Jesus’s Kingdom of Heaven parables describe God’s New Social Order. They speak of a state of affairs in the world to come—a state of affairs we’re meant to seek here and now. “Thy Kingdom come, Thy will be done, on earth as it is in heaven.” In God’s New Social Order, everything that’s broken is taken up and mended. Part of what that means is that all of the suffering and dissatisfaction that comes from our strained relationship with work is set right.

It means that in the world to come we will no longer blame massive unemployment on those who would love nothing more than to find work. Our esteemed leaders will stop speaking of an unemployment rate as if it is an election season talking point completely removed from the immense suffering it represents. And we’ll all finally know enough of empathy to realize that financial prosperity doesn’t always have very much to do with morality.

It means Bernardino, along with the millions of other workers who’ve been victimized by wage theft, will finally be compensated. Last year, I got to know Bernardino—a 64 year old dishwasher who was owed $10,600 dollars in back wages. His family was choosing between meals and medical treatment as his employer Vito made appearances as a celebrity chef. Some of the people I spoke to about Bernardino’s situation found it hard to believe that what he was claiming was true. The injustice seemed just too egregious. Surely he was exaggerating or there was more to the story. I wish that were true, but the reason I knew Bernardino was telling the truth is that he had in his possession a signed letter from Vito plainly acknowledging that he owed Bernardino $10,600 in back wages. You might’ve seen a more high-profile case of wage theft in the news fairly recently. Celebrity chef Mario Batali was ordered to repay over $5 million dollars that he had skimmed off of his server’s tips. So far as I know, Bernardino has still not been paid. He, along with millions of other workers, does not have the means for on-going legal action nor the benefit of a national media spotlight. When Bernardino, his wife, and a delegation of community members visited Vito’s house, he again acknowledged his debt and handed over two $20 bills. God’s New Social Order means that justice rolls down like mighty waters. No one is at the mercy of someone else’s miserly trickling brook.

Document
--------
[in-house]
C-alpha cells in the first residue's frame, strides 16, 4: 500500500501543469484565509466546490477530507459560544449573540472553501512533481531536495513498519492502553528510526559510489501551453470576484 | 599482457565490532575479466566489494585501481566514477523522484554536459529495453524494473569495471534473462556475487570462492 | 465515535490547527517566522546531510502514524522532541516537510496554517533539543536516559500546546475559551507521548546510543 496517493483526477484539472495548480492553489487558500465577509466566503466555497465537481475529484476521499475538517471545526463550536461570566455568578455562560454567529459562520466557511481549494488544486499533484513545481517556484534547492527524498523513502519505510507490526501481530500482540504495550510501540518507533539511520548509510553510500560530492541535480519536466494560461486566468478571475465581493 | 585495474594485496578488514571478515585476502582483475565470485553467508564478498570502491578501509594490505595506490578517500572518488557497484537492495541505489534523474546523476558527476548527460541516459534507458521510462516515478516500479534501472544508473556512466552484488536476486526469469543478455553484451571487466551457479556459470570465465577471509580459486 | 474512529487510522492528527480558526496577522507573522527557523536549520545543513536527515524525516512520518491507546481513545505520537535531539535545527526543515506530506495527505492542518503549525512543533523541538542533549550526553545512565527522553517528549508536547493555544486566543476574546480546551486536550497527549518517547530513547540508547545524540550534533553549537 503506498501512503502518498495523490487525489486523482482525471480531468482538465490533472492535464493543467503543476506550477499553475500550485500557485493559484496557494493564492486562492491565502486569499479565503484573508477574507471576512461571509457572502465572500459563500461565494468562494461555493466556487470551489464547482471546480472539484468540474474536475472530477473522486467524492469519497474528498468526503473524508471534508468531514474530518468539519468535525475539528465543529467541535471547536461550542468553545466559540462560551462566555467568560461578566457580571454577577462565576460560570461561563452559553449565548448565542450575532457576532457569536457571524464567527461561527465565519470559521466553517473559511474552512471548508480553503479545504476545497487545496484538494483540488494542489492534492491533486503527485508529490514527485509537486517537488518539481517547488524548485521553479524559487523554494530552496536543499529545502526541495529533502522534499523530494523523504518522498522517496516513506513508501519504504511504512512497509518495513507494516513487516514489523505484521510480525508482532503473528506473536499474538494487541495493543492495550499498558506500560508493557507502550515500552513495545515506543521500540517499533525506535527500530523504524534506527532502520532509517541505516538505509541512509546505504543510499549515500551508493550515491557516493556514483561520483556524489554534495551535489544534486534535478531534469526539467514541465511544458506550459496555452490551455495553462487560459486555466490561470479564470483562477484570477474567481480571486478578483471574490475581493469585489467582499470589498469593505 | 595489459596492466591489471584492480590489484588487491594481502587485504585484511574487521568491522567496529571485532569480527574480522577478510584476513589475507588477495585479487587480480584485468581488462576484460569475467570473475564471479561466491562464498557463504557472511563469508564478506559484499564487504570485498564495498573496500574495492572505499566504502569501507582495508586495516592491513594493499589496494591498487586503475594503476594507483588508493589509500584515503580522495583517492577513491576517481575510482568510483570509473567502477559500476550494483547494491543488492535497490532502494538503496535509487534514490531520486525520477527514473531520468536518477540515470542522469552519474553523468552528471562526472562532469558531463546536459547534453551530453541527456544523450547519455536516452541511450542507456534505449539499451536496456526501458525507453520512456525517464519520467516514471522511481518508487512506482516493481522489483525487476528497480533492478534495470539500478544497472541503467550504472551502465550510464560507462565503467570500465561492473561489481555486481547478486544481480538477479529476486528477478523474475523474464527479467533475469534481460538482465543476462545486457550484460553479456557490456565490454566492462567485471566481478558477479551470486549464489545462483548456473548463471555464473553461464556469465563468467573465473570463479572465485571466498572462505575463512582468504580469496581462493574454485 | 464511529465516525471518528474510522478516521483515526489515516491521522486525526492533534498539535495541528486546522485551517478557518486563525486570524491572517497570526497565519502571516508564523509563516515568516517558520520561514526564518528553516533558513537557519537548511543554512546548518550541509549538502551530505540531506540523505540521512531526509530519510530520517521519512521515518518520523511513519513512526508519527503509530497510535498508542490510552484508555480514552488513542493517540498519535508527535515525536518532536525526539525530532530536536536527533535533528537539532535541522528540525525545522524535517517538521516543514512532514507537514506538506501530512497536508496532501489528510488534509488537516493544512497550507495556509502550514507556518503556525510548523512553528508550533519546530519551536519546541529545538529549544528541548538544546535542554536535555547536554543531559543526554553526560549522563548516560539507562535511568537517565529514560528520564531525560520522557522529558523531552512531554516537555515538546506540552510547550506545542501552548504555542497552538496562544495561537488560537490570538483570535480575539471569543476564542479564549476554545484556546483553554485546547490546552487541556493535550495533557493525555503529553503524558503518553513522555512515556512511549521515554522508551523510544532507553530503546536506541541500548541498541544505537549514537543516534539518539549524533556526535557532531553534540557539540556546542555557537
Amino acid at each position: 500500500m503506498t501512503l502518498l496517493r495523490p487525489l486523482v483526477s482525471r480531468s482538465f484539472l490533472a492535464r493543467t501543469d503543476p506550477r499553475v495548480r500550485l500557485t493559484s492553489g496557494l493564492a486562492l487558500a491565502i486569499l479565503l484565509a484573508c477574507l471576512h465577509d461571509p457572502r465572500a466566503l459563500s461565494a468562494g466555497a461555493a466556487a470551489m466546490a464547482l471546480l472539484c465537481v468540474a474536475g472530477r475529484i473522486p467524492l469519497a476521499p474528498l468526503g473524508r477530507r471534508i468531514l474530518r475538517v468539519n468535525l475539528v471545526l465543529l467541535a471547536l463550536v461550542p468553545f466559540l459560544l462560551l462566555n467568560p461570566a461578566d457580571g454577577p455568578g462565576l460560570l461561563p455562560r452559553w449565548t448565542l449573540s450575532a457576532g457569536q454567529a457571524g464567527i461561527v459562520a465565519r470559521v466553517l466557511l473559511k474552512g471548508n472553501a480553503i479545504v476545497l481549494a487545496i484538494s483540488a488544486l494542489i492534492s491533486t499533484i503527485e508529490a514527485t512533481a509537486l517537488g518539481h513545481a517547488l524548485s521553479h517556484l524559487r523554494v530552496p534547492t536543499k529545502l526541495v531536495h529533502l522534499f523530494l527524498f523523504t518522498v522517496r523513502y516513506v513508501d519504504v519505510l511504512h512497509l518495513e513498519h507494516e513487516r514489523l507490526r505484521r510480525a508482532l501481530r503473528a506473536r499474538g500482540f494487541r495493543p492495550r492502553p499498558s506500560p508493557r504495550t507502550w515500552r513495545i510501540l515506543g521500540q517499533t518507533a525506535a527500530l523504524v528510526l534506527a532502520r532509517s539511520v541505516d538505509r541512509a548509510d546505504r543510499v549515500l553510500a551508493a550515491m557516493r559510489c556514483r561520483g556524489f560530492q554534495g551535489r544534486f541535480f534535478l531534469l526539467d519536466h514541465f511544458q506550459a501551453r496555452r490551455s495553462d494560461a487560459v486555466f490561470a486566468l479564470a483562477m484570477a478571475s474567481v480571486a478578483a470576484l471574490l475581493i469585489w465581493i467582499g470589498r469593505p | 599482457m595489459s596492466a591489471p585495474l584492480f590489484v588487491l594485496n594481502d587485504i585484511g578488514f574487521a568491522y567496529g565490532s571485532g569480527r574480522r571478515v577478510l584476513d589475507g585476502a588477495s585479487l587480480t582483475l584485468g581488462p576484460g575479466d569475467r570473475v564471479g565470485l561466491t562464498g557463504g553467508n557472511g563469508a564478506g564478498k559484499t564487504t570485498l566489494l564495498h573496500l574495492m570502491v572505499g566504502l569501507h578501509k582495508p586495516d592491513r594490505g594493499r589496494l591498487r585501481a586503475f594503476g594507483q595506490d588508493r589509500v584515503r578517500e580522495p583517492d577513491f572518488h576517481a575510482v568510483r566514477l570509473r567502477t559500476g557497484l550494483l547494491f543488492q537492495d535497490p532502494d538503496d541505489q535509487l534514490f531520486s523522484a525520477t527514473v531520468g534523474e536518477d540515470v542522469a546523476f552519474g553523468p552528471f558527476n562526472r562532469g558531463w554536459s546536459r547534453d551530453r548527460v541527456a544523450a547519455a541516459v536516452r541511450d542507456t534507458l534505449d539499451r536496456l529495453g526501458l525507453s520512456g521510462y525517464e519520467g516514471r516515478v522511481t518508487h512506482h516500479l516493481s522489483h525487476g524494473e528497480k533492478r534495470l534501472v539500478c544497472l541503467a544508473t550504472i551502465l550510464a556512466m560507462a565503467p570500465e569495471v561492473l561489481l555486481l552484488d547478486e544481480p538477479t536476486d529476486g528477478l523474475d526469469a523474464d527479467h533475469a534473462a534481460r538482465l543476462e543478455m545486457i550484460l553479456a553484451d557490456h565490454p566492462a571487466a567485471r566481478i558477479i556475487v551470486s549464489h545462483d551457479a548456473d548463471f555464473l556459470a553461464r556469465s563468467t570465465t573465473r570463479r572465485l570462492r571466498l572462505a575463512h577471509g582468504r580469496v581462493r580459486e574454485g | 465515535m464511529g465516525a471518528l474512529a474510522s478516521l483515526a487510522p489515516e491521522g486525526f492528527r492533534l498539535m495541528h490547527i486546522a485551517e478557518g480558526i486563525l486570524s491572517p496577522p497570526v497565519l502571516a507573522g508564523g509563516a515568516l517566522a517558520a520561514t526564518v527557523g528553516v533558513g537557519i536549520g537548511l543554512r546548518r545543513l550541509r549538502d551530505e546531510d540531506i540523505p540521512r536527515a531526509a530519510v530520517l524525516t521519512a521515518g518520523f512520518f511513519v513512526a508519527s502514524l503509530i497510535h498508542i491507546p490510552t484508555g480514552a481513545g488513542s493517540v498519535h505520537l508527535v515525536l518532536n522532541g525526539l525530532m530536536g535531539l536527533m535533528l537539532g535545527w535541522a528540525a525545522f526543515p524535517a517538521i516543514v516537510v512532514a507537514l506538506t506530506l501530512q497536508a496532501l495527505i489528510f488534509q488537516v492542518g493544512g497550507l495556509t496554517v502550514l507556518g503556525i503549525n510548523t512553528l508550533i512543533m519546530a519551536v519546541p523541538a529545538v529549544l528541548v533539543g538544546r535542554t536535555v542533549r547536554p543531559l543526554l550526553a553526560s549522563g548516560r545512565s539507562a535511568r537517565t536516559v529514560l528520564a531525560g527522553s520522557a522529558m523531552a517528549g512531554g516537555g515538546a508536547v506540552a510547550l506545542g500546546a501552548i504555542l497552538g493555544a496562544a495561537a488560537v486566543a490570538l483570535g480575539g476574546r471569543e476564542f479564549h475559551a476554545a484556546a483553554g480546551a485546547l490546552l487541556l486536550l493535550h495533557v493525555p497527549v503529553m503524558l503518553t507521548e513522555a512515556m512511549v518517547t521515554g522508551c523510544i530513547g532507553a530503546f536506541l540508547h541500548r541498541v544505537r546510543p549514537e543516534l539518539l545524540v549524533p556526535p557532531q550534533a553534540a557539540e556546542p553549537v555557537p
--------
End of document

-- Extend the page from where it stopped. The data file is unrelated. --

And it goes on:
It means, maybe most of all, an end to the meaninglessness of work. I’ll always remember a story my dad told me about one of the first days of his career. A longtime employee was putting in his last day, celebrating his impending retirement. He had printed off a giant banner that said something to the effect of, “400 hundred monthly cost reports, and I hated every one of them.” What a welcome to the world of work that must’ve been! But isn’t that pretty typical? We oftentimes treat work as something to be endured so that we can do other stuff. It’s a necessary hardship, maybe even a necessary evil.